Kevin, I think that was a cool post. That's what I'm talking about...It's "my" Aikido. If there's a problem with it, do what you need to solve it. However, none of us really know whether Aikido (the ideal) has the technique, etc. to close the hole...It's just that you haven't seen it and you're finding a solution...Nothing wrong with that--who knows, maybe what you do (new techniques)is Aikido in another form...I don't know, but I'd be a lot happier if everyone specified "my Aikido."
Michael Fooks wrote:
I understand your frustration with such discussions but I think the approach you're taking in your response is flawed.
1. In cases where Aikido seems to be vulnerable to other arts strategies, to simply say it's because no one really undertands aikido well enough to make it work in such circumstances is of limited use. I mean if someone who's been doing it 10 or 20 years hasn't learned enough to defend against someone who has been training in another art for 2 years, it really doesn't matter if that's because aikido is missing something or because the practioners haven't found it yet. Functionally it amounts to the same thing.
2. The "oh but a Master would have been able to..." approach is similarly flawed. No one will take this arguement seriously until there's evidence of a "master" doing what you claim. This is the sort of response that is actually lampooned by the types of people who start these discussions (along with the too deadly to spar argument)
3. It's a huge mistake to assume that eveyone who thinks Aikido is lacking in some areas compared to other arts is There are people who have been studying Aikido for fairly good lengths of time, in depth, who are happy to admit Aikido's limitations. This is as it should be - as discussed in the "False Confidence" thread.
There are better ways to head off these discussions. For example, I have no doubt that on the whole most aikidoka would be beaten by most bjjers in a one on one engagement. There's no need to get into a discussion of which aikido techniques could be used to defeat the bjj'er if only people understood them properly. The more effective and accurate response is - "so what". And this is the point, art vs art discussions are silly because they are talking about an artifical "what if" that is never likely to happen, and is not what we're training for.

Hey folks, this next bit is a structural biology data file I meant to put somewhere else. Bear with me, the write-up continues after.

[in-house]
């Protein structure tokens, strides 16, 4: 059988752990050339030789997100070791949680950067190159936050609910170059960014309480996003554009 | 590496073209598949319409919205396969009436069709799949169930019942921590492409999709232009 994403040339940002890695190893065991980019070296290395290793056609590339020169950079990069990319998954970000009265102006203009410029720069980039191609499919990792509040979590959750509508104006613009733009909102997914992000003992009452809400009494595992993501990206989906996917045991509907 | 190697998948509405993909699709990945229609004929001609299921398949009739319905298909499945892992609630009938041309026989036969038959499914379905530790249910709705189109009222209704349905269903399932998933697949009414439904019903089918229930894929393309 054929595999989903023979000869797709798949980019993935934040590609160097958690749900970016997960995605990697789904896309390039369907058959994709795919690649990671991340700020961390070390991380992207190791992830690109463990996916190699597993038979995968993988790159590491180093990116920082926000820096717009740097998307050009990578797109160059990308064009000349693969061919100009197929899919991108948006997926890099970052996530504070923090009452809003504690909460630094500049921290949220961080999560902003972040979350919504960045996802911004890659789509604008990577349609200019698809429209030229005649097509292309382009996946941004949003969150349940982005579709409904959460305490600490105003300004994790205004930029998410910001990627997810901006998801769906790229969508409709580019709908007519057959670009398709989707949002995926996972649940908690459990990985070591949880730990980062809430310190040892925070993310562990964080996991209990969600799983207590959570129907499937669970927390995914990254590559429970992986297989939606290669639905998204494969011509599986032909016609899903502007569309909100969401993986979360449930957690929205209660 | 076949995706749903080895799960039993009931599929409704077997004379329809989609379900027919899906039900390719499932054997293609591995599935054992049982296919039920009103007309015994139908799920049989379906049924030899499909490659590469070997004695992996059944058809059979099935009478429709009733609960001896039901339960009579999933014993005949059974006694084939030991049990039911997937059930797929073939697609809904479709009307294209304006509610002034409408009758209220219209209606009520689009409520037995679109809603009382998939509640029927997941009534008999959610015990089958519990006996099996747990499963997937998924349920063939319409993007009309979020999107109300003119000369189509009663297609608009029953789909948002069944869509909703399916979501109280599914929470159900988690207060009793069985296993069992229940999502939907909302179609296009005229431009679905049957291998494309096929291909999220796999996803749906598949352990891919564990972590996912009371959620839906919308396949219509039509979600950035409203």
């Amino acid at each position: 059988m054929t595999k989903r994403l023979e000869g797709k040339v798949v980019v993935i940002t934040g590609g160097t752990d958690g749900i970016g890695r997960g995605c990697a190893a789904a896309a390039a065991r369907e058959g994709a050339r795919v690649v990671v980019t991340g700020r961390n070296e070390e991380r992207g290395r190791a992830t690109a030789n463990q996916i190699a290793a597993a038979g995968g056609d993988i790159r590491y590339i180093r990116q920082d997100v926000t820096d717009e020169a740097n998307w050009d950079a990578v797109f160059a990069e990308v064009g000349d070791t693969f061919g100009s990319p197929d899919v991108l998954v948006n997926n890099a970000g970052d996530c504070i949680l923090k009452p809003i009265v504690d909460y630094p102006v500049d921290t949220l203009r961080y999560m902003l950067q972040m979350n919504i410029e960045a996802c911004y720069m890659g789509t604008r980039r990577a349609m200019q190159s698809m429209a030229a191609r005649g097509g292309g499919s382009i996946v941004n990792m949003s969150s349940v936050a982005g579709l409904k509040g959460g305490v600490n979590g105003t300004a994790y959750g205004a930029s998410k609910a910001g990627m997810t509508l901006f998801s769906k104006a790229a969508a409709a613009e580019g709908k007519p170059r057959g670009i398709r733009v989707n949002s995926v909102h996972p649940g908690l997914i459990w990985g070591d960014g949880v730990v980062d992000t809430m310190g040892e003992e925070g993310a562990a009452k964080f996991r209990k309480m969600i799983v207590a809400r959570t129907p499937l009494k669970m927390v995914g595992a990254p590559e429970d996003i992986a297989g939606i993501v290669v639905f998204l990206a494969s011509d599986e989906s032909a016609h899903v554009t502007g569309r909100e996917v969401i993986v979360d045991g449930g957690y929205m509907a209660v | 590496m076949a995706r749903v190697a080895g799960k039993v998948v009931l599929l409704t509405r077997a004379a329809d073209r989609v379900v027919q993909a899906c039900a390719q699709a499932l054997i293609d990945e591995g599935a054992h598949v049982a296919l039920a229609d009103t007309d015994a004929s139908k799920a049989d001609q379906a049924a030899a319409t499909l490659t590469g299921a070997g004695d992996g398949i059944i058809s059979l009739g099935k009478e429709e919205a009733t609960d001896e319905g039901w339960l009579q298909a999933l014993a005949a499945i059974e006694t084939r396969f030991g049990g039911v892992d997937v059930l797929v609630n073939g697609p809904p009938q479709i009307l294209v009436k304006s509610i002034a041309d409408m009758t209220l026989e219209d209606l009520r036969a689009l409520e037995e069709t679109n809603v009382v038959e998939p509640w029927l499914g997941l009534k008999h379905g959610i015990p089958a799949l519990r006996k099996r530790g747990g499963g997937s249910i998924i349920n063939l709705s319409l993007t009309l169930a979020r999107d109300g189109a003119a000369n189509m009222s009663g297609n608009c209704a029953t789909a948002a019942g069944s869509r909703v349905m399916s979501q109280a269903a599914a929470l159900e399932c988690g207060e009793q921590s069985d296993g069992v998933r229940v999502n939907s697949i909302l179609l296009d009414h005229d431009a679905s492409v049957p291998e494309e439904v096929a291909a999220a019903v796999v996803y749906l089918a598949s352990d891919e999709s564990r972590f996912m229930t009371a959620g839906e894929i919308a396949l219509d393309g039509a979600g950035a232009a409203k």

"Aikido vs..." discussions can be usefull exercises and help us to examine our art and get a more realistic view of both it's strengths and weaknesses. But I think you're right in that oftentimes people that start them, do so with the intent to criticise Aikido. Which is silly. It's like saying a 4x4 is a crap vehicle because a ferrari will beat it in a time trial. Same thing here. BJJers can take aikidoka down and aikido doesn't have a good defence to a back mount with hooks in? Ok interesting, but that's not what Aikido was designed to deal with so it's no big.
1)Logically speaking, if I recall correctly, this was an appeal to innapropriate authority...namely, yourself. You don't know what Aikido is or isn't.
Since you jumbled a couple conclusions into that paragraph, I'll keep them under 1).
Regarding the last sentence (and the example that precedes it) "functionally," when you ask an "Aikido vs....." question, the ability of any practitioner (or all practitioners) isn't relevant. The question (Aikido vs...) is simplified..."how does the abstract and theoretical concepts as they are exercised in an ideal group of techniques within this art compare to that of the other?" See there? That's not the question,"20yr Aikido student vs. 2yr. BJJ student, etc.?"
So, apparently the "flaw" in my thinking is that you failed to recognize the irrelevance of what you were saying in relation to the original post.
Ahhh, another example of my "flawed" reasoning. Well, I can't remember the name of this fallacy...but it's another fallacy.
I'll save both of us the time.
3)Eh, if Ueshiba was saying that he was still learning Aikido before he died, who am I to argue? I just said that noone really knows it all.
In regard to the rest of the post, you may want to read the entire thread.